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Expression and clinical significance of long non-coding RNA HNF1A-AS1 in human gastric cancer
© Dang et al. 2015
Received: 20 April 2015
Accepted: 22 September 2015
Published: 15 October 2015
Increasing evidence has demonstrated that long non-coding RNAs (lncRNAs) play essential roles in the occurrence and development of human cancers, including gastric cancer (GC). However, the functional and clinical significance of lncRNAs are still poorly understood.
In this study, the expression of LncRNA HNF1A antisense RNA 1 (HNF1A-AS1) was first examined by lncRNAs microarray analysis in 6 GC tissues, and was then further verified by real-time quantitative reverse transcription PCR (qRT-PCR) both in 3 GC cell lines and 161 cases of GC tissues. We also evaluated the association between HNF1A-AS1 expression and clinicopathological features of patients with GC.
LncRNAs microarray analysis results exhibited that HNF1A-AS1 was downregulated in GCs tissues (mean fold change 2.06, p < 0.05), which was further confirmed by qRT-PCR. The results from qRT-PCR showed that the expression of HNF1A-AS1 was not only downregulated in three GC cell lines (AGS, BGC-823, and MKN-45) relative to that in a normal gastric mucosal epithelial cell line (GES-1), but also decreased in GC tissues relative to that in paired adjacent non-neoplastic tissues (low expression, 94 of 161; low expression rate, 58.38 %). Furthermore, low HNF1A-AS1 expression was associated with tumor size/diameter (p = 0.005, multivariate analysis), levels of serum carcinoembryonic antigen (CEA), and carbohydrate antigen 19-9 (CA19-9), and RRM1 expression in tissue samples (p = 0.028, p = 0.009, and p = 0.006, respectively).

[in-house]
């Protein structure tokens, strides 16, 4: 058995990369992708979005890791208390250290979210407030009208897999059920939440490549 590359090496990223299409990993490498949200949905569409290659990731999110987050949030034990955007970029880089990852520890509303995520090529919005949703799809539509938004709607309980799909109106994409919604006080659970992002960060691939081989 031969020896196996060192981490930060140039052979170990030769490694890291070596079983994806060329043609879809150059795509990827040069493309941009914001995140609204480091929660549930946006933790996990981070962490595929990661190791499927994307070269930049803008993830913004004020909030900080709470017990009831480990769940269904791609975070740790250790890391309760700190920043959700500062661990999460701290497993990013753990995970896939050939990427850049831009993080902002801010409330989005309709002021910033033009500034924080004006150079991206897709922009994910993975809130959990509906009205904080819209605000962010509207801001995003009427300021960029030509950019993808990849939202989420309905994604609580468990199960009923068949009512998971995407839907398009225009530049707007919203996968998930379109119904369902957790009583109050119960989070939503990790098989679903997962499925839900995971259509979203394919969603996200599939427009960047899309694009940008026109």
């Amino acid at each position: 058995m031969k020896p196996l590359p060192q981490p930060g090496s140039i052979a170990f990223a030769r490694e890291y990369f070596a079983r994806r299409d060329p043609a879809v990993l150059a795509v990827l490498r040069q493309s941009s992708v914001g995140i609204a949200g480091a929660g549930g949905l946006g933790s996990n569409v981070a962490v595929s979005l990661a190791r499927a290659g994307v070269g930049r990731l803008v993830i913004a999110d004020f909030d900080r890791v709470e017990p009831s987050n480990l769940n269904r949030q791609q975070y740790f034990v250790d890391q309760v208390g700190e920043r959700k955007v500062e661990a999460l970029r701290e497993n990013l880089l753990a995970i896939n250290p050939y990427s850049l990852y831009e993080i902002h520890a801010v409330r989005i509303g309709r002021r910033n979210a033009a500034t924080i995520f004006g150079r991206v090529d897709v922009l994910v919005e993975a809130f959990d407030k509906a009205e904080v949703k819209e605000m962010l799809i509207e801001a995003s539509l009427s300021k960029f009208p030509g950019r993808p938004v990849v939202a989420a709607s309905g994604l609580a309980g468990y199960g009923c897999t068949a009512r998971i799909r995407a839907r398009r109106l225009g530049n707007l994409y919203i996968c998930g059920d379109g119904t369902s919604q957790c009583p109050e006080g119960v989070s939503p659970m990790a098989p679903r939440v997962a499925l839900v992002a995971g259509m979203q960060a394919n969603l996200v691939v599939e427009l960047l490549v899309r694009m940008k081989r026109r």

Taken together, our data indicate that lncRNA HNF1A-AS1 may be a regulator of GC, and thus, it may have potential as a novel biomarker and treatment target for this type of cancer.
Gastric cancer (GC) is one of the most common cancers and can occur in any section of the human stomach. These tumors are frequently malignant and have the ability to invade perineural tissue . Data from the latest global annual survey have shown that there are almost 1 million new cases and 740,000 deaths from this cancer per year worldwide. The incidence of GC in China is higher than that in most countries in the world, with more than 400,000 new cases each year and approximately 300,000 deaths. Studies have shown that if this illness can be diagnosed at an early stage, good prognosis can be achieved through complete surgical resection of the primary tumor tissue . Unfortunately, patients with GC show few symptoms in the early stages of disease and diagnosis is usually difficult. The 5-year survival rate of GC at advanced stages remains poor and is stubborn at approximately 30 % . Cancer biomarkers allow cancer to be diagnosed and can serve as therapeutic targets, as well as can be used to explore the pathogenesis of disease; therefore, identification of cancer biomarkers would be of great value.